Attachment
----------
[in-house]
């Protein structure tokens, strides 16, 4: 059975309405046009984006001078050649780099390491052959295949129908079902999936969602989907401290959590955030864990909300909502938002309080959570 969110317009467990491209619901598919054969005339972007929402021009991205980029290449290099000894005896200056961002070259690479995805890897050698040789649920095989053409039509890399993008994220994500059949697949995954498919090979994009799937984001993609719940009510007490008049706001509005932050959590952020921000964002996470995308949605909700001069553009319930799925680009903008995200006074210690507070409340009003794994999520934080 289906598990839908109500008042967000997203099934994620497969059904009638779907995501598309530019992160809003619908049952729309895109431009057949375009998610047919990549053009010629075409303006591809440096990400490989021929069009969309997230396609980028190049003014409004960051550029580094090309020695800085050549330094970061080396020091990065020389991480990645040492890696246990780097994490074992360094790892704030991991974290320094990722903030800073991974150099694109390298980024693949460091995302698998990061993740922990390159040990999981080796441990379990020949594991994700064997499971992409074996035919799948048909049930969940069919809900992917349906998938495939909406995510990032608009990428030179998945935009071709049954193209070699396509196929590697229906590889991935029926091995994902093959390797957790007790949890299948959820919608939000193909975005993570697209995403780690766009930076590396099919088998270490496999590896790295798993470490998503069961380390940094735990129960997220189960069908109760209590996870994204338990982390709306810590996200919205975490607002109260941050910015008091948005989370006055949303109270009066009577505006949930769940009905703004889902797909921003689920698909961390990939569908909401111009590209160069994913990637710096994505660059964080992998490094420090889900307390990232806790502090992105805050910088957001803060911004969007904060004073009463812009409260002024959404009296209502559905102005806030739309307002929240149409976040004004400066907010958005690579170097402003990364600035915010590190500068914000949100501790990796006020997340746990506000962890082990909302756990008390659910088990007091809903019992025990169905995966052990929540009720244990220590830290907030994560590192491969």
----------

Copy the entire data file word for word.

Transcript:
[in-house]
């Protein structure tokens, strides 16, 4: 059975309405046009984006001078050649780099390491052959295949129908079902999936969602989907401290959590955030864990909300909502938002309080959570 969110317009467990491209619901598919054969005339972007929402021009991205980029290449290099000894005896200056961002070259690479995805890897050698040789649920095989053409039509890399993008994220994500059949697949995954498919090979994009799937984001993609719940009510007490008049706001509005932050959590952020921000964002996470995308949605909700001069553009319930799925680009903008995200006074210690507070409340009003794994999520934080 289906598990839908109500008042967000997203099934994620497969059904009638779907995501598309530019992160809003619908049952729309895109431009057949375009998610047919990549053009010629075409303006591809440096990400490989021929069009969309997230396609980028190049003014409004960051550029580094090309020695800085050549330094970061080396020091990065020389991480990645040492890696246990780097994490074992360094790892704030991991974290320094990722903030800073991974150099694109390298980024693949460091995302698998990061993740922990390159040990999981080796441990379990020949594991994700064997499971992409074996035919799948048909049930969940069919809900992917349906998938495939909406995510990032608009990428030179998945935009071709049954193209070699396509196929590697229906590889991935029926091995994902093959390797957790007790949890299948959820919608939000193909975005993570697209995403780690766009930076590396099919088998270490496999590896790295798993470490998503069961380390940094735990129960997220189960069908109760209590996870994204338990982390709306810590996200919205975490607002109260941050910015008091948005989370006055949303109270009066009577505006949930769940009905703004889902797909921003689920698909961390990939569908909401111009590209160069994913990637710096994505660059964080992998490094420090889900307390990232806790502090992105805050910088957001803060911004969007904060004073009463812009409260002024959404009296209502559905102005806030739309307002929240149409976040004004400066907010958005690579170097402003990364600035915010590190500068914000949100501790990796006020997340746990506000962890082990909302756990008390659910088990007091809903019992025990169905995966052990929540009720244990220590830290907030994560590192491969």